The BCHRT awarded significant damages to the complainant and ordered the employer to implement a pronoun policy and mandatory diversity, equity, and inclusion training. The BCHRT framed proper pronoun usage as a “basic obligation” and “not an ‘accommodation’.” That is, trans people should expect to have their gender identities and gender expression respected without having to ask for an accommodation. The BCHRT also found that the employer failed to investigate and respond to the discriminatory conduct after the bar manager refused to use the complainant’s correct pronouns.

In its decision, the BCHRT stated, “Like a name, pronouns are a fundamental part of a person’s identity. They are a primary way that people identify each other. Using correct pronouns communicates that we see and respect a person for who they are.” 

The principles outlined in the Gallagher’s Bar and Goodberry decisions are significant for workplace investigators who investigate gender-based discrimination allegations. Both decisions send a clear message that gender identities or gender expressions communicated by employees must be respected. The key takeaway is that using proper pronouns is not an accommodation, it is a basic right and is a fundamental part of a person’s identity. While neither Ontario nor British Columbia human rights legislation specifically refers to misgendering or the incorrect use of pronouns as a form of discrimination, these decisions confirm that misgendering and incorrect pronoun usage may constitute adverse treatment amounting to discrimination in the workplace.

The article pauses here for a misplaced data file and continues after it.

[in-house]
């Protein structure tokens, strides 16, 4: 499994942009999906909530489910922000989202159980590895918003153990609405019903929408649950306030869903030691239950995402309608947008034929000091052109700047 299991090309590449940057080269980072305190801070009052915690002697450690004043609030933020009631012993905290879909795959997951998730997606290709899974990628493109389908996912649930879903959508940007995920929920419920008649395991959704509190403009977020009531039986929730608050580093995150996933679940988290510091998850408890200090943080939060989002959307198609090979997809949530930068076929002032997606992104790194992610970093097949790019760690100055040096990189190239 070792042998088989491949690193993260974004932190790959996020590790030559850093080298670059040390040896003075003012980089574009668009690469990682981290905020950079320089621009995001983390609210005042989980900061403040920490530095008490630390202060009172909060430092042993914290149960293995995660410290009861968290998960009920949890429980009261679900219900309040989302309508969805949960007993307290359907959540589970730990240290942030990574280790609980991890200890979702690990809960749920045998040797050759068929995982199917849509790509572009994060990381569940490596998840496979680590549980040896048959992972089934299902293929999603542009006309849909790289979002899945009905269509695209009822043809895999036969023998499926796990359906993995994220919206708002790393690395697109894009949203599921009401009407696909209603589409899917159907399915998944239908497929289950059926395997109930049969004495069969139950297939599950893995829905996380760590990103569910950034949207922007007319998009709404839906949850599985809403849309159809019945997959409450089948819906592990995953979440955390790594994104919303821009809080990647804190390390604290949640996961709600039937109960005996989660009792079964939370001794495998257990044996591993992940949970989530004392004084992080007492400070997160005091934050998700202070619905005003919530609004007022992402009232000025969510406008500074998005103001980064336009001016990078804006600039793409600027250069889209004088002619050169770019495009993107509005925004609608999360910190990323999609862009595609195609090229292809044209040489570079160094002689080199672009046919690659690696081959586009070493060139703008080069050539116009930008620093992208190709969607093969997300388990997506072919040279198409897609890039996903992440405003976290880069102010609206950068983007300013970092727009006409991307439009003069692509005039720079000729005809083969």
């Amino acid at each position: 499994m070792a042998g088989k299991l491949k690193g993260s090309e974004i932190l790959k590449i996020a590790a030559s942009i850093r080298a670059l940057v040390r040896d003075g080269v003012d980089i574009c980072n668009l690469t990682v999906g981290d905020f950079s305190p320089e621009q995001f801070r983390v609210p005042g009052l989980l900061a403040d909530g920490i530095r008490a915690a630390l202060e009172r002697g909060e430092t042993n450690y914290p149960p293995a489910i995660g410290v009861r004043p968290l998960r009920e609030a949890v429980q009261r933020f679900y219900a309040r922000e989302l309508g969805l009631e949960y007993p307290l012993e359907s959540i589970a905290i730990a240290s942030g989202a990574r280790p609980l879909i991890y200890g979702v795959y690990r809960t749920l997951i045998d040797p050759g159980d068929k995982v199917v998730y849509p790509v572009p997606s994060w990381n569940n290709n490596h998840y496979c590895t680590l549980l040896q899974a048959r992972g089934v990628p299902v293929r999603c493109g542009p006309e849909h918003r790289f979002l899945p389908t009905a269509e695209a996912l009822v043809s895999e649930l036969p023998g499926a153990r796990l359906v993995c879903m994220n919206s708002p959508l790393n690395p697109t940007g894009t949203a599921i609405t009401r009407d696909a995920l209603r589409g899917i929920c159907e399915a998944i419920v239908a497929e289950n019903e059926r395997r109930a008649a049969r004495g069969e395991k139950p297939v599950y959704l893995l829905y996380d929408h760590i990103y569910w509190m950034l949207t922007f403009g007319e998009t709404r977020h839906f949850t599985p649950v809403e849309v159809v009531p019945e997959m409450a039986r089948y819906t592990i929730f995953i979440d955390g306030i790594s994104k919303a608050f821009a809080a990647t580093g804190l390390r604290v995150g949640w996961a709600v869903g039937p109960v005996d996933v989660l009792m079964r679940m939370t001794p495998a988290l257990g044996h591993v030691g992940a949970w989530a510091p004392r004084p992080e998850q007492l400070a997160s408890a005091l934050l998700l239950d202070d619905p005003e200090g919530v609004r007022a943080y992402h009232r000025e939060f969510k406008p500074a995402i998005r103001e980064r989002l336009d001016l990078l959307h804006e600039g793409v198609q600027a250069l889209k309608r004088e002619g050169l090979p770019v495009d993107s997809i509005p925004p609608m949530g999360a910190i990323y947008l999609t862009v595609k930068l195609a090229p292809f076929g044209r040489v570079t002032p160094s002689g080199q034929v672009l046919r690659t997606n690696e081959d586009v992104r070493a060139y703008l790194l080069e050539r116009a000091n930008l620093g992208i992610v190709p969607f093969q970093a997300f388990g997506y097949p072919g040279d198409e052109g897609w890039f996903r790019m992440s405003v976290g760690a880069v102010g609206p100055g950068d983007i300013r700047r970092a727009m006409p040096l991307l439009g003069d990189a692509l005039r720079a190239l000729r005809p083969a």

As investigators, we know that most workplace harassment policies prohibit conduct which respondents “know or reasonably ought to have known to be unwelcome.” Where the evidence establishes that the complainant or others informed the respondent that their actions were not welcome, and they nonetheless continued the behaviour, it may be relatively easy to find that the respondent knew that the employer’s policy prohibited the behaviour. The analysis can become more difficult and nuanced where the respondent says that they did not realize that their conduct was unwelcome or inappropriate. In such cases, the behaviour itself may provide an answer, such as physical violence or intimidation, yelling, or use of discriminatory slurs. But other conduct such as playful name calling or swearing, when both parties commonly use foul language with each other, have fewer clear answers and require thorough analysis.